When Tom Brady moved to the Tampa Bay Buccaneers after nearly two decades in New England, football changed. Despite the star quarterback approaching his mid-forties, TB12 still has one of the deadliest arms in the game. As such, the Bucs have plans to preserve the quarterback. One of these plans deals directly with the current global pandemic, too.
Bruce Arians considers Tom Brady and COVID-19
Brady has stayed remarkably healthy for a quarterback. While NFL bodies break down fast, he has only had one significant injury that cost him time off the field. When it comes to a coronavirus pandemic, however, the team has to be cautious.
Arians has considered this with his new superstar quarterback, and he spoke with Chris Long on the Green Light podcast about how he and the Buccaneers are combating the potential spread to their star quarterback.
“That’s one of the things I’ve been pondering the last two, three weeks as we set the protocols,” Arians said per Insider. “From what I’m understanding, if you test positive, you’re quarantined for two weeks … There’s so much to learn and still explore with [the novel coronavirus], but I’ve thought about keeping the third quarterback on the roster out of the room … I might have to quarantine a quarterback just in case of a quarantine.”
A quarterback being quarantined could be dire for any team. If someone like Brady had to quarantine at the wrong time while his backup, Blaine Gabbert, was recovering from an injury, the team would have to get someone from free agency. However, if the team kept a third quarterback in the mix and isolated him, they could get somebody who knew the offense and help ease the load while the team recovered.
How would this work?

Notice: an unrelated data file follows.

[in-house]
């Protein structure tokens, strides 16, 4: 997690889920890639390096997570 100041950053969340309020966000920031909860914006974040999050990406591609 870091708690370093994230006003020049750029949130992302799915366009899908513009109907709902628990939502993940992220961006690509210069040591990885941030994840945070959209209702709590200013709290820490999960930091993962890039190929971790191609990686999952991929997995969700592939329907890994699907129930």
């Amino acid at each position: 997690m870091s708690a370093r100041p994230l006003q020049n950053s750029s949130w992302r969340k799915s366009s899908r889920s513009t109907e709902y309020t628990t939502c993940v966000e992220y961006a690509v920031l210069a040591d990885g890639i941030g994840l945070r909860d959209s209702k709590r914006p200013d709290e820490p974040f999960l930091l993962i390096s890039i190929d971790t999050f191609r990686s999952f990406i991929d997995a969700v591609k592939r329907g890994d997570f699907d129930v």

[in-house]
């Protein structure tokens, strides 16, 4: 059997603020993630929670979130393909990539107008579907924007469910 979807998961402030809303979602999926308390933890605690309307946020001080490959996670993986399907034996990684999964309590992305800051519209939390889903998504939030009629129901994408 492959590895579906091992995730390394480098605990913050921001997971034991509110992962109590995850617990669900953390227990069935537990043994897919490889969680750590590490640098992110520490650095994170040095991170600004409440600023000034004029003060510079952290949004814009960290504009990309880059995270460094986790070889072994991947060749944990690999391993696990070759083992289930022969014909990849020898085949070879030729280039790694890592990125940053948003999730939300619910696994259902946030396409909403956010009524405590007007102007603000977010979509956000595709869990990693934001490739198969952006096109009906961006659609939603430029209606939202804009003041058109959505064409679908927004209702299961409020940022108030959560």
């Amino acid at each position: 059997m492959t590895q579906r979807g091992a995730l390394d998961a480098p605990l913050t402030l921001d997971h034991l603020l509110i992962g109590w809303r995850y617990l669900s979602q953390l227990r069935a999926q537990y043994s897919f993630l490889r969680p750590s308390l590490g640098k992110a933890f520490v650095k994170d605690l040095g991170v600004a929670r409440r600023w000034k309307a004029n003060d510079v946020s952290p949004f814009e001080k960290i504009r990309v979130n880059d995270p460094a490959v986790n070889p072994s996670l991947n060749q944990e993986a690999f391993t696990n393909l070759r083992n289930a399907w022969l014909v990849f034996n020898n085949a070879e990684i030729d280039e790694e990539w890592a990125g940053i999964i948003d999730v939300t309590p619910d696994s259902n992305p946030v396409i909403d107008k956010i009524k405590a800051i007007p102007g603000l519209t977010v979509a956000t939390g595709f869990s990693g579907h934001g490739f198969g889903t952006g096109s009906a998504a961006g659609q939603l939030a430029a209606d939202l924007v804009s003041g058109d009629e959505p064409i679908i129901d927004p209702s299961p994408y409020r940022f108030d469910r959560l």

The Bucs have a larger practice facility than most, which could help players distance more easily than other teams. While complications could arise from other players, the team could keep a group away from the action, so a quarterback was ready for the worst-case scenario. As of right now, the Buccaneers would have two options: Ryan Griffin and Reid Stinnett.
Griffin has been in the league since 2013. While he’s spent a good portion of his recent career starting, he began coming off the bench. Griffin knows what it takes to run an offense. Although he hasn’t had outrageous success in the NFL, his experience could be perfect for a team looking to skate by while they awaited Brady’s return.
Stinnett is coming into the NFL after playing in San Diego. While he saw a decent amount of success in college, his lack of experience and status as an undrafted quarterback could hurt his prospects when the Buccaneers are looking for a third-stringer. Still, Brady wasn’t a surefire hit, and Stinnett’s youth could be attractive for Arians and company.
Regardless, the Buccaneers and the rest of the NFL will need to think about these things as they head into an unprecedented season.
The NFL’s COVID-19 protocols
The NFL is working hard to ensure that everything is as safe as possible for everyone involved with the league. From distancing standards to how many people can be in a room at one time, the league is currently ironing out its safety protocols for a pandemic-set season. Dr. Allen Sills, the NFL’s chief medical officer, is presently working on a protocol that allows the game to happen with as little risk as possible.
“Everyone is very aware there will need to be an additional ramp-up for a period of time — both at the outset for medical exams and education, then clearly as you get into physical activity, you’d have to do it step-wise,” Sills said.
Whatever happens, teams would be smart to start thinking of contingencies now. Hopefully, it will all be for nothing. But as the last few months show, one can never be too cautious. The Buccaneers are showing exactly why this is important in the current day and age.